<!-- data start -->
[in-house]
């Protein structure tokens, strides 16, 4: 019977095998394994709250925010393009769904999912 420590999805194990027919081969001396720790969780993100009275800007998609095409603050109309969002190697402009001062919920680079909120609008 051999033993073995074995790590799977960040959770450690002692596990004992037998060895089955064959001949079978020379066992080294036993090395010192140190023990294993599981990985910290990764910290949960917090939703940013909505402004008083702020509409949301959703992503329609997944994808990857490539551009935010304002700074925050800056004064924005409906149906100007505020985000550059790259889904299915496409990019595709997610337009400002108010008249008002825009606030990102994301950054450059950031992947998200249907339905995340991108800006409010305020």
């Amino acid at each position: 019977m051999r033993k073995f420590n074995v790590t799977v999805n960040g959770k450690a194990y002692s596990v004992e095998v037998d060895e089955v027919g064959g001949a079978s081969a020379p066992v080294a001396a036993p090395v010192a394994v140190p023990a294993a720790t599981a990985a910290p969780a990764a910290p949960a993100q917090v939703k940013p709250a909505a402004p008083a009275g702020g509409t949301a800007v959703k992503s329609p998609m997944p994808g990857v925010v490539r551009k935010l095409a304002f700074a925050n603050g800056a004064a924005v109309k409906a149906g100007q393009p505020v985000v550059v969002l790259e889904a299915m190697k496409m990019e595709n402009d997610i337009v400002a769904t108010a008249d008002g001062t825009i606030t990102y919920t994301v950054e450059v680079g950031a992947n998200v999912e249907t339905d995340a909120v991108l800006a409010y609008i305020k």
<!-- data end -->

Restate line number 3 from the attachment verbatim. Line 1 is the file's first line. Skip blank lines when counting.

């Amino acid at each position: 019977m051999r033993k073995f420590n074995v790590t799977v999805n960040g959770k450690a194990y002692s596990v004992e095998v037998d060895e089955v027919g064959g001949a079978s081969a020379p066992v080294a001396a036993p090395v010192a394994v140190p023990a294993a720790t599981a990985a910290p969780a990764a910290p949960a993100q917090v939703k940013p709250a909505a402004p008083a009275g702020g509409t949301a800007v959703k992503s329609p998609m997944p994808g990857v925010v490539r551009k935010l095409a304002f700074a925050n603050g800056a004064a924005v109309k409906a149906g100007q393009p505020v985000v550059v969002l790259e889904a299915m190697k496409m990019e595709n402009d997610i337009v400002a769904t108010a008249d008002g001062t825009i606030t990102y919920t994301v950054e450059v680079g950031a992947n998200v999912e249907t339905d995340a909120v991108l800006a409010y609008i305020k």